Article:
Magazine article Marketing

The Database Fightback

Magazine article Marketing

The Database Fightback

Article excerpt

The European database industry is uniting to fight an EC directive on copyright protection.

Support from other European Community states is being rallied in the UK's campaign against proposals to abolish the copyright protection of electronic databases. According to UK interests, a European Commission draft directive on harmonisation would end the legal security enjoyed by UK and Irish Republic owners of commercial databases -- that is, those holding information rented out to third parties -- against extraction and unauthorised use (see news story "EC Proposals Cause Copyright Uproar", Marketing, December 17, 1993). Instead, these two countries would find themselves with less protection than most others in Europe.

This would threaten a |pounds~2bn UK industry which accounts for 60% of the EC database business and for which 75% of the turnover is from outside the UK. Opponents of the proposals say this could result in a mass exodus of UK-held databases to countries outside Europe, such as Canada, which offer copyright protection.

Preservation of the status quo would best suit the UK. But since it is difficult to argue against harmonisation, there are counter-proposals that British-style protection be extended to the rest of the Community -- a general upgrading rather than what is viewed as a downgrading.

As it stands, the directive is ambiguous in some areas. For example, it attempts to deal exclusively with electronic databases. Printed data, such as directories, would still have the protection of the Berne Convention on copyright. This leaves uncertain the standing of databases from which printouts have been made.

In the UK, the campaign is spearheaded by the Confederation of British Industry (CBI), Direct Marketing Association (DMA) and Periodical Publishers Association (PPA).

So that the UK is not regarded, again, as the odd man out in Community harmonisation, co-operation is being enlisted from such other interested bodies as the Brussels-based European Federation of Direct Marketing (FEDIM) and Computer Users Europe (CUE). CUE is a lobbying organisation representing 300 of Europe's largest companies.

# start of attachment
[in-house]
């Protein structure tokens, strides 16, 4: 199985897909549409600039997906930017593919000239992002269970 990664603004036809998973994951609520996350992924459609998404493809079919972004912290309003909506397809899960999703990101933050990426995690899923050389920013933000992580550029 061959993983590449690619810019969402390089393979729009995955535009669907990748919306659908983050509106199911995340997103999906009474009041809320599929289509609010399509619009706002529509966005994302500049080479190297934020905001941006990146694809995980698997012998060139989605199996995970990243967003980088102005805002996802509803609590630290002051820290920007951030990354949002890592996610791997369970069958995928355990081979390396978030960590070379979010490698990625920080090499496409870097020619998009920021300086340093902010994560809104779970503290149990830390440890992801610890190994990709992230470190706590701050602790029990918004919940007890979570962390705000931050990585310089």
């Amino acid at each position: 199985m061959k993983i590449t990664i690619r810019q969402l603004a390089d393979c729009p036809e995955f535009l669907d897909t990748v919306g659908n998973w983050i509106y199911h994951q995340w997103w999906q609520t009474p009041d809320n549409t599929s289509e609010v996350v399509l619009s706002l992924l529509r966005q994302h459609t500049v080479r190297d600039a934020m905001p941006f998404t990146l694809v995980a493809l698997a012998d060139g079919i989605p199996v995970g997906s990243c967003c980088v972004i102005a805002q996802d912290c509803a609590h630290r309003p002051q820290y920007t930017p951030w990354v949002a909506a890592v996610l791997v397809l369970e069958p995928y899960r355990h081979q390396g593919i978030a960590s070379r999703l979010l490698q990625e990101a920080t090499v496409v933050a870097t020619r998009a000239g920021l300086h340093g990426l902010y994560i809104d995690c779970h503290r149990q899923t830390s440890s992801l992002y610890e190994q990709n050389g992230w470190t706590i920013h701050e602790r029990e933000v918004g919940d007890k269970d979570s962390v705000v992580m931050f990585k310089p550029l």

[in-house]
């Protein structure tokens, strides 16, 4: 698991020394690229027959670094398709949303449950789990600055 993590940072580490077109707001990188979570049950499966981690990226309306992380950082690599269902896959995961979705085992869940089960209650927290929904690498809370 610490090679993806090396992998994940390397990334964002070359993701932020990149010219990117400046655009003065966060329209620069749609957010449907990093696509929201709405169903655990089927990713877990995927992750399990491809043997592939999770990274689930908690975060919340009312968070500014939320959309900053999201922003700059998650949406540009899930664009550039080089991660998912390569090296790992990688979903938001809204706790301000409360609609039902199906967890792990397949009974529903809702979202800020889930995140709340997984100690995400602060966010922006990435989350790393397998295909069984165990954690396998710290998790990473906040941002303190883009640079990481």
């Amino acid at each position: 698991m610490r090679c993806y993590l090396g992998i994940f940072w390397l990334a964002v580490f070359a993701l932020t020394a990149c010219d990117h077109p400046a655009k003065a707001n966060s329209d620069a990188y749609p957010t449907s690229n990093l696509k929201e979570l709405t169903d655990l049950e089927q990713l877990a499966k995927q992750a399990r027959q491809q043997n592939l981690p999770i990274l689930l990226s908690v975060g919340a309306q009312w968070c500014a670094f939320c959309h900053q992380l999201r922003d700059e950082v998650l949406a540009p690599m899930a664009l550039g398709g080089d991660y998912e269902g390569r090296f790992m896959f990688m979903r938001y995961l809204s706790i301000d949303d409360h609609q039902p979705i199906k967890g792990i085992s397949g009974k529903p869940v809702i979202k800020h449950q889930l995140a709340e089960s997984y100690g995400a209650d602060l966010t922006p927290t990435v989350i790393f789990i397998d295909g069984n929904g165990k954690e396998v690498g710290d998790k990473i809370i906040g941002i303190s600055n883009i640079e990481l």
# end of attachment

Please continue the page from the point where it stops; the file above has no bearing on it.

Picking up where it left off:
DMA legal affairs director Colin Fricker explains: "Other countries in Europe have legislation on unfair competition which to a certain extent compensates them for not having copyright protection on databases."

The proposed substitution of Britain's copyright for rights against "unfair extraction" is described by Fricker as "ridiculous". The objection is that it offers weaker protection and this is only for ten years, compared with the 50 years for copyright.

"The thing that unites all direct marketers, whatever their national laws at the moment, is they want better |database~ protection than they have," he says. "They want a protection equivalent to what we have in the UK and Ireland."

The proposed ten-year protection against "unfair extraction" is in any event insufficient, he suggests. It does not allow sufficient time for database owners to recoup their investments, it might deter future investment in major database projects and it ignores the fact that databases are continuously updated so that at the expiry of the ten-year period the data held could be completely changed.

FEDIM substantially supports the DMA in a paper calling for a raising of the level of database protection in Europe. It comments: "It seems wrong in principle that a database which may increase to double its original size, or even more should lose its protection for all its data at the end of its first ten years."

One of Britain's largest database owners is the Automobile Association, which has about 540 staff engaged in information technology. Andrew Goltz, head of AA's management services policy, is concerned that the directive would impinge also on its computerised cartography and road reports operations.

"We support the idea of harmonising the legal protection of databases in Europe but we believe the draft at the moment is fundamentally ill-conceived," he declares. …

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